The prospect of acquiring a property management business is very exciting.
The hard part comes when the deal is done. How can you handle the baggage that comes with a book of business? How do you protect yourself from the potential loss of owners and employees?
There’s so much to talk about with Kathleen that this is a two-part podcast. Let’s jump into the first discussion.
Acquiring a Property Management Company: How Kathleen Did It
If you’re not aware, before she became The Property Management Coach, Kathleen was a successful property management business owner. She did not start from scratch. In fact, she acquired Portola Property Management before it was even called that. The company she bought was an established business with a decent door count.
Owners did not know that Kathleen had acquired the company right away; she was introduced as a new property manager. It was rolled out as the former owner being semi-retired and pursuing other things.
Kathleen took a few immediate steps:
- She sent out an email introducing herself. She explained she was excited to be part of the team and shared her background and experience.
- She invited any owners to call her directly with questions.
- She began calling owners and personally introducing herself to them.
This portfolio had a lot of clients who had been with the company for 30 years. They were older and the internet in 2005 was not what it is today. These personal phone calls were necessary (We didn’t even have smartphones then).
At the beginning of her ownership, Kathleen did not make any changes to the way the business was run. Continuity was important.
Acquisitions and Employees
The person Kathleen bought the business from did not tell his employees there would be a new owner. The secretive nature of the transition made things difficult. She was introduced to the staff as the new owner, and there was some stress.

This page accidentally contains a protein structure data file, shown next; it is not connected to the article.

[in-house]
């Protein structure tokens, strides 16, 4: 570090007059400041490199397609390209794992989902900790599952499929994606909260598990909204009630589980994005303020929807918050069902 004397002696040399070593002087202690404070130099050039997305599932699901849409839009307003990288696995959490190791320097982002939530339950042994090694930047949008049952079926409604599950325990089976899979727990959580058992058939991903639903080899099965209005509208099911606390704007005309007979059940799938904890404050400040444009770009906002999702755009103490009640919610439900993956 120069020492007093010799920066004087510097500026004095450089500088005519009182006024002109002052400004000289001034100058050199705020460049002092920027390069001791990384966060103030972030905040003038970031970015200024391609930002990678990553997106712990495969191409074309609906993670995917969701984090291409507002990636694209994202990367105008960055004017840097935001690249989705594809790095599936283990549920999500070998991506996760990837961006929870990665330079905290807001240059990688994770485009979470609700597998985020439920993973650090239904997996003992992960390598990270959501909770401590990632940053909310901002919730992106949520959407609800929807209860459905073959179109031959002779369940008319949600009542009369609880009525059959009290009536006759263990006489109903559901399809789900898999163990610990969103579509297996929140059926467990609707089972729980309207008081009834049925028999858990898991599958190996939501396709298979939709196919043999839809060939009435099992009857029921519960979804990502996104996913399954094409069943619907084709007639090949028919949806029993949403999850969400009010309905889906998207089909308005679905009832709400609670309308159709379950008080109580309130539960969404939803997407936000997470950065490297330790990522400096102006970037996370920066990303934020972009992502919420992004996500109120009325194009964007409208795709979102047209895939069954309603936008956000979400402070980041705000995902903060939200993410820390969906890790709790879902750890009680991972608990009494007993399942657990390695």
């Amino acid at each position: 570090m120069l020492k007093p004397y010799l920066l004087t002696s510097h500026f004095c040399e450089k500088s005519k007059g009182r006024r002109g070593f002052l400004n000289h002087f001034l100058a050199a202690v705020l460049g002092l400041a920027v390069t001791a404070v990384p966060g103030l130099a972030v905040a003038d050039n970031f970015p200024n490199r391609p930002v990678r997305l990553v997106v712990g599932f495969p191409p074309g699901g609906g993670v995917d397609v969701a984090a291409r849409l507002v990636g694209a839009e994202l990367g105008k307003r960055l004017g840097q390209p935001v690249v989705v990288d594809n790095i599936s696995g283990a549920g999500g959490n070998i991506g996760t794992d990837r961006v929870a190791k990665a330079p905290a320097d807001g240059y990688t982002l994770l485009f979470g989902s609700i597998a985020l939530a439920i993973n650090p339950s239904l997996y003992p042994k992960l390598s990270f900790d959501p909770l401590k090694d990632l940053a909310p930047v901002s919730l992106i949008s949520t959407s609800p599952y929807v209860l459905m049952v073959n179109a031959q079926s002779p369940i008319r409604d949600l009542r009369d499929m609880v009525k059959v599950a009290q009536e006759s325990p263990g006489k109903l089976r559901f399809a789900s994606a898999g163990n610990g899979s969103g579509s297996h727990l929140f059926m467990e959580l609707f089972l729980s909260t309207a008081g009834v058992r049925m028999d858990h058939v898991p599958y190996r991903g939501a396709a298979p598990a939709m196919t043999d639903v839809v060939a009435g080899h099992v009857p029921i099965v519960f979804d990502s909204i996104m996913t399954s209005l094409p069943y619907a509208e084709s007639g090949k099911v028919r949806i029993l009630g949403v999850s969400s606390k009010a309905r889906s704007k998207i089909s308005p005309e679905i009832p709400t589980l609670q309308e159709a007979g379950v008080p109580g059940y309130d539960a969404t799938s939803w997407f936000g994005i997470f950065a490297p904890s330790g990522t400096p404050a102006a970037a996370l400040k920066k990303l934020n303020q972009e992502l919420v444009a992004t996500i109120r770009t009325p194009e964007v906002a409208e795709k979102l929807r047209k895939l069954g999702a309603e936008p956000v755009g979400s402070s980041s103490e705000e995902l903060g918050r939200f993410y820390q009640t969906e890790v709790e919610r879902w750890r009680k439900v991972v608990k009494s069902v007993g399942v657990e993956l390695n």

Kathleen reassured them quickly. In the first week, she let the part-time leasing agent go because that employee had been lying to owners.
The company was structured as a real estate office with a property management division. There were four property managers, each with their own portfolio of business. Most of them were Realtors. One person was a full-time property manager. There was also a full-time assistant who was very valuable to Kathleen as she took over. They discussed her career goals, found money for a pay increase, and Kathleen supported this employee in getting her license and moving forward with the work she wanted to do within the company. This employee knew the owners. She knew how things worked. It was important to keep her on board.
Before buying the business, due diligence was essential. An outside CPA was brought in to look at the books. Kathleen looked at the properties on paper and drove by the homes.
It’s a different situation when you only have a couple of employees. But, even if there are 20 employees, you have to approach the business you are buying with excitement. Take time to talk to each individual employee. Reassure them as a group that you’re going to look to them because they’re the experts.
Cultural fit is critical. If you’re buying the business as your starting point, you have more space to keep things as they are. If you’re buying the business and incorporating that business into your own existing business, you have to make sure there’s a culture fit. If your existing business works in a way that’s 180 degrees different from the new business, you can expect some friction.
When Kathleen ultimately sold her company, she was told the new owner didn’t need a bookkeeper. It was painful for Kathleen to let her own bookkeeper go, but she wanted to be the one to do it so she could offer severance and support.